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With a crowd of millions watching, Barack Obama was sworn in Tuesday as the 44th president of the United States.
Lancaster County Council chairman Fred Thomas was watching the inauguration unfold on his television in Lancaster, but was getting a first-hand account from his nephew in Washington, D.C.
Adrian Mood, a senior at Howard University, was one of the millions of people standing at the National Mall. He called his uncle periodically as he watched Obama take the oath of office.
“He’s on the mall in the middle of all those people,” Thomas said. “It’s wonderful to have a young man, a family member, who is able to watch history happen before his eyes.”
Thomas said it was incredible to watch the transfer of power between the old and new presidents. He said the United States is one of the few places in the world that can transfer power “so peacefully and professionally.”
“I’m incredibly excited on a number of levels and for a number of reasons,” Thomas said. “What we’re watching now, decades from now students will be studying this in history books.”
Lancaster County Administrator Steve Willis was originally going to watch the inauguration with others at the county building, but his office closed Tuesday due to snowy weather. He said people have been excited about the event and will probably pay more attention to the new president’s speech than they have during other inaugurations.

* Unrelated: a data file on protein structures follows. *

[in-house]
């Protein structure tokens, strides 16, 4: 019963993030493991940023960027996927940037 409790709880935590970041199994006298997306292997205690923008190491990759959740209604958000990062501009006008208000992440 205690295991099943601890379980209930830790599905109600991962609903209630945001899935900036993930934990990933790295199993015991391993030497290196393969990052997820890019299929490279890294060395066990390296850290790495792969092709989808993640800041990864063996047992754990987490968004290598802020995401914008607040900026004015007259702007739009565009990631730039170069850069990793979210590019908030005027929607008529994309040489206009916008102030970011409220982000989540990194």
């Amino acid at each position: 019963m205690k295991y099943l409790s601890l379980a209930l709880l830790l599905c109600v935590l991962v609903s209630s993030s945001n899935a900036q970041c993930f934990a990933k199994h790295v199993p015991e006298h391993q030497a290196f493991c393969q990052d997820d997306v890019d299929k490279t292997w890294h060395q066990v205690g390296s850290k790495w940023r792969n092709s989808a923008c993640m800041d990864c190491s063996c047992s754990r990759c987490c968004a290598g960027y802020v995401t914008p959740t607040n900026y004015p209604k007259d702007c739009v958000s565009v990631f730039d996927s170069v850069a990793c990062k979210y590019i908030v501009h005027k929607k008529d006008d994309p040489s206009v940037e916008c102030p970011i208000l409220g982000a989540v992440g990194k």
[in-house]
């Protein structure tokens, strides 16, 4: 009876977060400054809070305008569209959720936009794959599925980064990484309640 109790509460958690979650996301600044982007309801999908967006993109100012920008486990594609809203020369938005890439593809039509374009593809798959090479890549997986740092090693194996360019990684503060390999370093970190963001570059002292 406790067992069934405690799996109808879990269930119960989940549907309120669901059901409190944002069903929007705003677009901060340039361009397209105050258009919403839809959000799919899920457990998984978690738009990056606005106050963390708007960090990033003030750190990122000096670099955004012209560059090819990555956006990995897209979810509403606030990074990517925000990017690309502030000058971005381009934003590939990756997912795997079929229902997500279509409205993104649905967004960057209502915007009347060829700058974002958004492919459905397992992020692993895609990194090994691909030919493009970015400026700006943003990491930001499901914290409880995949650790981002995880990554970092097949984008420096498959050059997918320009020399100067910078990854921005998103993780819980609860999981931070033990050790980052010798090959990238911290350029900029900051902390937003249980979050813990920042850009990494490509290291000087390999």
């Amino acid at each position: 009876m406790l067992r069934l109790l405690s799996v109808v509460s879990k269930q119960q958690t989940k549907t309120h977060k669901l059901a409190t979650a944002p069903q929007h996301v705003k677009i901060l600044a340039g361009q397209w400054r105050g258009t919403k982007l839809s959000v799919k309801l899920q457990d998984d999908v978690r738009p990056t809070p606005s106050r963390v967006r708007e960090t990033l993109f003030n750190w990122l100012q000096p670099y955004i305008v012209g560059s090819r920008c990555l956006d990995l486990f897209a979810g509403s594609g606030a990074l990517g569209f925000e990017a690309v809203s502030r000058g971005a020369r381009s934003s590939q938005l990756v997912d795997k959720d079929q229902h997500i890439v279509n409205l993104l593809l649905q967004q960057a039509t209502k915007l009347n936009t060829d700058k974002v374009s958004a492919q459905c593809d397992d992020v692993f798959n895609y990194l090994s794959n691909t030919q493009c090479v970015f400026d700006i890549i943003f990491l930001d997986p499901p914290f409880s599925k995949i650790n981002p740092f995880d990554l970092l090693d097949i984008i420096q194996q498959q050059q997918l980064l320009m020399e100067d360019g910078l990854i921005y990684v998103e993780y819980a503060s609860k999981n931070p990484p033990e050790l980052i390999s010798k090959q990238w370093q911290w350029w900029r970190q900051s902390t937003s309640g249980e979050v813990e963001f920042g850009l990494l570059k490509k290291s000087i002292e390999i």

“A lot of folks have been interested in this,” Willis said. “The uniqueness of this seems to have attracted a lot of attention.”
Between one and two million people watched the inauguration in the area between the Capitol, the White House and the Lincoln Memorial. There was space for more than 280,000 people in the secure zone around the Capitol and 28,000 on the Capitol grounds. Large television screens were also set up around the National Mall so spectators could watch.
“I stand here today humbled by the task before us, grateful for the trust you have bestowed, mindful of the sacrifices borne by our ancestors,” said Obama during his speech. “Today, I say to you that the challenges we face are real. They are serious and they are many. They will not be met easily or in a short span of time. But know this, America: They will be met.”
The new president addressed many topics, including his desire to fix the declining economy, create new jobs, lower health-care costs, develop new technology and foster education. He also said he will work to pull American forces out of Iraq and Afghanistan.
“Our challenges may be new. The instruments with which we meet them may be new. But those values upon which our success depends – hard work and honesty, courage and fair play, tolerance and curiosity, loyalty and patriotism – these things are old.
“These things are true. They have been the quiet force of progress throughout our history. What is demanded then is a return to these truths. What is required of us now is a new era of responsibility,” he said.
Contact reporter Chris Sardelli at email@example.com or at (803) 416-8416